The investors, Conniff adds, understand that more consumers are looking to do business with purpose-driven companies, and that doing things the right way will add value in the long term.
Relying on fellow B Corps to thrive
Luke’s first took small steps in its growth. While family members or founders opened the first five locations, an “outsider” was brought in when the company opened its first Philadelphia restaurant. The process of running a restaurant and ensuring consistency and mission representation from a distance created a learning curve for the Luke’s team.
“We’ve grown from that point, and now we focus on finding the right opportunity in various remote locations. And this feels like the exact right moment for us to move to our first West Coast location,” Conniff says. “We don’t have other openings on the East Coast dividing our attention, and we’ve found a beautiful historic space that fits our brand really well. We feel the individuals in that neighborhood will be passionate about what we do, both in terms of the seafood and our organizational ethos.”
Luke's Lobster San Francisco | Image credit: Kevin Y/Yelp
Because Luke’s controls its supply chain from harbor to plate, it will use its existing vendors for the majority of the offerings at its new location on the West Coast.
“Outside of the core items, we explore partnerships with local brands, including, in this case, Sufferfest and Patagonia Provisions. They are willing to partner with a younger company like us because we are part of the B Corp community.”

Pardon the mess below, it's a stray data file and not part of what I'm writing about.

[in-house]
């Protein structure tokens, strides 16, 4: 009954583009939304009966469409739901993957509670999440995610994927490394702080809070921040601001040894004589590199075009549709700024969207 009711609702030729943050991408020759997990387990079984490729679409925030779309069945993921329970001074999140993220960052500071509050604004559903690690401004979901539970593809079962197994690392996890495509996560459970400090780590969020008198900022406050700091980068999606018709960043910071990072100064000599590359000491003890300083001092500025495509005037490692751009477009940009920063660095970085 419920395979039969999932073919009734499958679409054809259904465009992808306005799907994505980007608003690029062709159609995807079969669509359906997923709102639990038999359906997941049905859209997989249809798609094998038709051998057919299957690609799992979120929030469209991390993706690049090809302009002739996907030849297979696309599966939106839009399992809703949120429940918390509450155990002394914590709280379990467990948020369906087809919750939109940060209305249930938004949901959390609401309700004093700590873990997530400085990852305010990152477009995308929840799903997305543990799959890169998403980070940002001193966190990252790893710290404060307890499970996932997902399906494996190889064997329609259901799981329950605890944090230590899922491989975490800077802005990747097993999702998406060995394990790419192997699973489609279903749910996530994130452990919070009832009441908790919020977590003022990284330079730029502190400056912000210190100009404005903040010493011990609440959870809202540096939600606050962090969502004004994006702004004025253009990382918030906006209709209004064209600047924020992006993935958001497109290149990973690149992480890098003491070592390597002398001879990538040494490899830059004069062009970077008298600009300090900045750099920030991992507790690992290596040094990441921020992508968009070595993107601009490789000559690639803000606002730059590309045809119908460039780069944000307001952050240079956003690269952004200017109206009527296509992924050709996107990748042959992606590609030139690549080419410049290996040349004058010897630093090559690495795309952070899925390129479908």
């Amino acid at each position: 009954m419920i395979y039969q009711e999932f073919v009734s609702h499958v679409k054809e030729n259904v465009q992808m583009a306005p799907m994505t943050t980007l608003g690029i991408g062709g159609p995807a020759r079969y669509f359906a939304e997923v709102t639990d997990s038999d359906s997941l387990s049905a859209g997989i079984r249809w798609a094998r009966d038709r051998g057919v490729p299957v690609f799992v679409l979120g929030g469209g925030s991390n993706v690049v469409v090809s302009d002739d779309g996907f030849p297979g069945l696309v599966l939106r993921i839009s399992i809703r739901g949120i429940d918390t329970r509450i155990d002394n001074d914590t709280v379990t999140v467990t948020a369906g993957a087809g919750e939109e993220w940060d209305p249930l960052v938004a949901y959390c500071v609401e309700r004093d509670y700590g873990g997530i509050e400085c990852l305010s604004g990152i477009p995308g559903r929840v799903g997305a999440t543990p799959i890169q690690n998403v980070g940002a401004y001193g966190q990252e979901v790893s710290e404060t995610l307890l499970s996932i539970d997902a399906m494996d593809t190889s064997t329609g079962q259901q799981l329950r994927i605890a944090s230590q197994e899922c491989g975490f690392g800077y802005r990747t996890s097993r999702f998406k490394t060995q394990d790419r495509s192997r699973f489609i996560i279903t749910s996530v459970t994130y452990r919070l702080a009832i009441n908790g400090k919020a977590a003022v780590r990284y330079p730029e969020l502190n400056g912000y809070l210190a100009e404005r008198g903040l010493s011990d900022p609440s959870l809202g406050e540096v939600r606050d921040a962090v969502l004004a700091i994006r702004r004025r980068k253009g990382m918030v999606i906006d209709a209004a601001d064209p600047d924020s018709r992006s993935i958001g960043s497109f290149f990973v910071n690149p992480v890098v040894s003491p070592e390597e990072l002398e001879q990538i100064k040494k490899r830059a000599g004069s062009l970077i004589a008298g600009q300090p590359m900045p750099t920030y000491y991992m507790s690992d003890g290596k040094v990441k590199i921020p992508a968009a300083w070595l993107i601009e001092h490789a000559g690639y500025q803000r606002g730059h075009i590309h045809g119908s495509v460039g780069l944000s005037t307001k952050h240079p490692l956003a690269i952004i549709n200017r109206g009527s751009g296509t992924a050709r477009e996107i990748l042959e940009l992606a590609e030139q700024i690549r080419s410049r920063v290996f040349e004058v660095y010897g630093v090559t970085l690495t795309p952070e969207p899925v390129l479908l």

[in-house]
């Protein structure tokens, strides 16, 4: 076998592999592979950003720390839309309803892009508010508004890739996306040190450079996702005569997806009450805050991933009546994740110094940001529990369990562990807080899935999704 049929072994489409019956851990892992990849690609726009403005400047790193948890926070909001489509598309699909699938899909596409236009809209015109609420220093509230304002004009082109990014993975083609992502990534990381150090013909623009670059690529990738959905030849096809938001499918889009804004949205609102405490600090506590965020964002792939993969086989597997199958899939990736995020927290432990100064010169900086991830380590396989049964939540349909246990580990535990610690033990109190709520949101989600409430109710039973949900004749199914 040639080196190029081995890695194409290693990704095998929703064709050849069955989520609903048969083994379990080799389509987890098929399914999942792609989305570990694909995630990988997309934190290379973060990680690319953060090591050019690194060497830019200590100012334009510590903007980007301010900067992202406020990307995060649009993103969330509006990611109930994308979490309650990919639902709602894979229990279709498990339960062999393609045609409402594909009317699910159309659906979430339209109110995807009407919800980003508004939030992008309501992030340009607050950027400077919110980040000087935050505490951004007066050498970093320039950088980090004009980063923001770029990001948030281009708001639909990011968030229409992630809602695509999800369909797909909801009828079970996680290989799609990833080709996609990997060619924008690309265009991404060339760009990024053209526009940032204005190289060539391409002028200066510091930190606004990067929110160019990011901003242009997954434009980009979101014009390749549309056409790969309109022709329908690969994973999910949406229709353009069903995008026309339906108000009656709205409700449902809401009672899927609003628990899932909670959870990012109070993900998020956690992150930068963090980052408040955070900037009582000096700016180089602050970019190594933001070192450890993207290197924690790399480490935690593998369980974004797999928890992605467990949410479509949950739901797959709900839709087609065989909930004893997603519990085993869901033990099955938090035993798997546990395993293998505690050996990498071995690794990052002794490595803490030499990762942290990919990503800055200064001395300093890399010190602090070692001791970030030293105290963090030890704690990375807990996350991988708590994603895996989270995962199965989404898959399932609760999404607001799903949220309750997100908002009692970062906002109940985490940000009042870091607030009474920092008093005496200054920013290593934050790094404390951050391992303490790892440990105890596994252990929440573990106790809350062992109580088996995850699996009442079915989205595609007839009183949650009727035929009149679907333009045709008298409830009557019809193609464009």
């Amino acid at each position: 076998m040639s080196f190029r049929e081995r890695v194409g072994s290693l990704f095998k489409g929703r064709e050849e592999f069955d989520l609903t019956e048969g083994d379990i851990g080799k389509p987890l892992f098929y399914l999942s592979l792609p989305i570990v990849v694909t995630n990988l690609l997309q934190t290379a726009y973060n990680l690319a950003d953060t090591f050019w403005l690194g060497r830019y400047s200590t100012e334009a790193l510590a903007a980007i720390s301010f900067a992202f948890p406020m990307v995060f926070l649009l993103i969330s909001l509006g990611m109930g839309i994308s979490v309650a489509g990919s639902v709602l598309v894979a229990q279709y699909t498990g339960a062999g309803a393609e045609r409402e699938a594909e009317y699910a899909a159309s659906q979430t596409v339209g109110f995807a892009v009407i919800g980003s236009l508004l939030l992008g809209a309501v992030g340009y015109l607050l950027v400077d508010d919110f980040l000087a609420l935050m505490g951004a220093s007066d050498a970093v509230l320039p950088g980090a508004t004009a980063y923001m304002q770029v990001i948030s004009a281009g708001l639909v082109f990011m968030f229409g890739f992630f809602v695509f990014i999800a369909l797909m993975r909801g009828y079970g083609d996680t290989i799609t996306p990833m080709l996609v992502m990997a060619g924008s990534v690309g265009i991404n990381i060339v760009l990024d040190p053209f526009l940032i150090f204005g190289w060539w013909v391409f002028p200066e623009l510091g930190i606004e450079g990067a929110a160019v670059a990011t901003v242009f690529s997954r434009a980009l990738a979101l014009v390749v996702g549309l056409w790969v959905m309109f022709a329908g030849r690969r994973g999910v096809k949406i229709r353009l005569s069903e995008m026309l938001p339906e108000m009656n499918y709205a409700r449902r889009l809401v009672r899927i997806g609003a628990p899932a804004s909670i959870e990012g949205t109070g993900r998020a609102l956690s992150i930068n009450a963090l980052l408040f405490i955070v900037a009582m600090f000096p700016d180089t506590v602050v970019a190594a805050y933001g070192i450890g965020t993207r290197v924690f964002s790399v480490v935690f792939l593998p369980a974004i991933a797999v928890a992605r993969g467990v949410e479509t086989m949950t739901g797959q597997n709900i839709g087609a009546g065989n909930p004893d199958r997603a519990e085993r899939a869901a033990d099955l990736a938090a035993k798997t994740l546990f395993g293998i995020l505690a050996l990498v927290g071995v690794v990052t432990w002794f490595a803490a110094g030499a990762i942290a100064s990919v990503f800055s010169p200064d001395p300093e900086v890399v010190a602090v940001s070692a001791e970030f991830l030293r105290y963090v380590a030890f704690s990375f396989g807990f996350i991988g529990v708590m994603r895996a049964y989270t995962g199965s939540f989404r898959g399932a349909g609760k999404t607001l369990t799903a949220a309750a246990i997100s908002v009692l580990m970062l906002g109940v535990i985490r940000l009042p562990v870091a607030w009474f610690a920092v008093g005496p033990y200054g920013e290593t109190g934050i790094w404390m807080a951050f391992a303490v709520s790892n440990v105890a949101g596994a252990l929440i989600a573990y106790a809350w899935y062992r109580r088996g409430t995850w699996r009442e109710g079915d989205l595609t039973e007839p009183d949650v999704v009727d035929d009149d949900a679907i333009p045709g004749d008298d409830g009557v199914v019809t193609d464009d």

As the company prepared to break into the West Coast market, Holden and Conniff decided to test the waters by reaching out to the existing community of Certified B Corps (a community Luke’s Lobster joined at the start of 2018). To begin the scouting process for the San Francisco opening, Conniff and Holden started with a call to the B Lab office in San Francisco to ask about the business and consumer environments and potential partners.
“Sufferfest is honored Luke’s Lobster is serving our beer at their new San Francisco location this fall,” says Caitlin Landesberg, founder and CEO of Sufferfest Beer Company. “As fellow B Corps focused on sustainability, supply chain optimization, employee wellness and living a healthy lifestyle, there was an immediate attraction between the two brands. We’re excited to be working with them to help educate and serve deserving consumers.”
It was a natural decision for Luke’s to partner with B Corps because it has established relationships with companies in the B Corp community for its existing locations.
“B Corp acts as a filter,” Holden says. “It is more efficient than trying to weed through potential relationships to learn whether they will do what they say they’ll do. You’re much more likely to get quality and follow-through in a long-lasting way from a B Corp.”
Beyond the ties that bind B Corps, their business practices can serve as examples for others.
“Functionally, B Corps do business better than companies that are solely bottom-line-driven,” Conniff says. “We know we’re going to get better service because we share the underlying principles between our organizations. Beyond that, the sharing of ideas and seeing the wonderful things partners are doing gives us examples and lists of goals to continue to improve our business.”
Fellow B Corp founder Landesberg agrees: “Within B Corp lies a community of like-minded businesses that, when they come together, bolster their message, purpose and commitment. The interdependence of this community not only opens opportunities for collaboration and support but heightens Sufferfest’s senses for practices that we can and should incorporate into our future.”
This post first appeared on Medium on August 23, 2018.